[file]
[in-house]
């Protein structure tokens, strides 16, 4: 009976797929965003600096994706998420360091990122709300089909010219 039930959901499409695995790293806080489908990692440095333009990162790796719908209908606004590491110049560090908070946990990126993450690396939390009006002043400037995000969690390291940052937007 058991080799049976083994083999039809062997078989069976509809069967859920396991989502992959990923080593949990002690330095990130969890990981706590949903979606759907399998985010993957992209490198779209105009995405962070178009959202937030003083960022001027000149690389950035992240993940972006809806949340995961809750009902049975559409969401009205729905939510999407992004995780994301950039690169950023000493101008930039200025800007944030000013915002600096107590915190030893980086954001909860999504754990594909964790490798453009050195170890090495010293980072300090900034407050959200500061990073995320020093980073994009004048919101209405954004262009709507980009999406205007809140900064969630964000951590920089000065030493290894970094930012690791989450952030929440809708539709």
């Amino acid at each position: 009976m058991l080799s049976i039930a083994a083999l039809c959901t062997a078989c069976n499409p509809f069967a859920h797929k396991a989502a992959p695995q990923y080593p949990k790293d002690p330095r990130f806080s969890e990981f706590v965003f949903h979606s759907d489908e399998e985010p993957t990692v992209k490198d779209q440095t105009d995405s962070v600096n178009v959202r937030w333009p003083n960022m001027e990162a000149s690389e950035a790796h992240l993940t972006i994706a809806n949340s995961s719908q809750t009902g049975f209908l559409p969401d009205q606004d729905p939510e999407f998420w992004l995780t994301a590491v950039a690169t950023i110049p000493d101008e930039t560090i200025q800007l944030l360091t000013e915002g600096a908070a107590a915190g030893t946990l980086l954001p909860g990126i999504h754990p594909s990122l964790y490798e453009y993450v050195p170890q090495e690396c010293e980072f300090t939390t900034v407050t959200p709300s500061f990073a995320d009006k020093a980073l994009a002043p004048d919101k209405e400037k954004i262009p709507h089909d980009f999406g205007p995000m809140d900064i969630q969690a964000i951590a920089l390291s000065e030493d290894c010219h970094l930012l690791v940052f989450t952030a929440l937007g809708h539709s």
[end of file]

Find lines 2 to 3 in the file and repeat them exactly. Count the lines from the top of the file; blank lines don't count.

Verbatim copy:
């Protein structure tokens, strides 16, 4: 009976797929965003600096994706998420360091990122709300089909010219 039930959901499409695995790293806080489908990692440095333009990162790796719908209908606004590491110049560090908070946990990126993450690396939390009006002043400037995000969690390291940052937007 058991080799049976083994083999039809062997078989069976509809069967859920396991989502992959990923080593949990002690330095990130969890990981706590949903979606759907399998985010993957992209490198779209105009995405962070178009959202937030003083960022001027000149690389950035992240993940972006809806949340995961809750009902049975559409969401009205729905939510999407992004995780994301950039690169950023000493101008930039200025800007944030000013915002600096107590915190030893980086954001909860999504754990594909964790490798453009050195170890090495010293980072300090900034407050959200500061990073995320020093980073994009004048919101209405954004262009709507980009999406205007809140900064969630964000951590920089000065030493290894970094930012690791989450952030929440809708539709």
């Amino acid at each position: 009976m058991l080799s049976i039930a083994a083999l039809c959901t062997a078989c069976n499409p509809f069967a859920h797929k396991a989502a992959p695995q990923y080593p949990k790293d002690p330095r990130f806080s969890e990981f706590v965003f949903h979606s759907d489908e399998e985010p993957t990692v992209k490198d779209q440095t105009d995405s962070v600096n178009v959202r937030w333009p003083n960022m001027e990162a000149s690389e950035a790796h992240l993940t972006i994706a809806n949340s995961s719908q809750t009902g049975f209908l559409p969401d009205q606004d729905p939510e999407f998420w992004l995780t994301a590491v950039a690169t950023i110049p000493d101008e930039t560090i200025q800007l944030l360091t000013e915002g600096a908070a107590a915190g030893t946990l980086l954001p909860g990126i999504h754990p594909s990122l964790y490798e453009y993450v050195p170890q090495e690396c010293e980072f300090t939390t900034v407050t959200p709300s500061f990073a995320d009006k020093a980073l994009a002043p004048d919101k209405e400037k954004i262009p709507h089909d980009f999406g205007p995000m809140d900064i969630q969690a964000i951590a920089l390291s000065e030493d290894c010219h970094l930012l690791v940052f989450t952030a929440l937007g809708h539709s």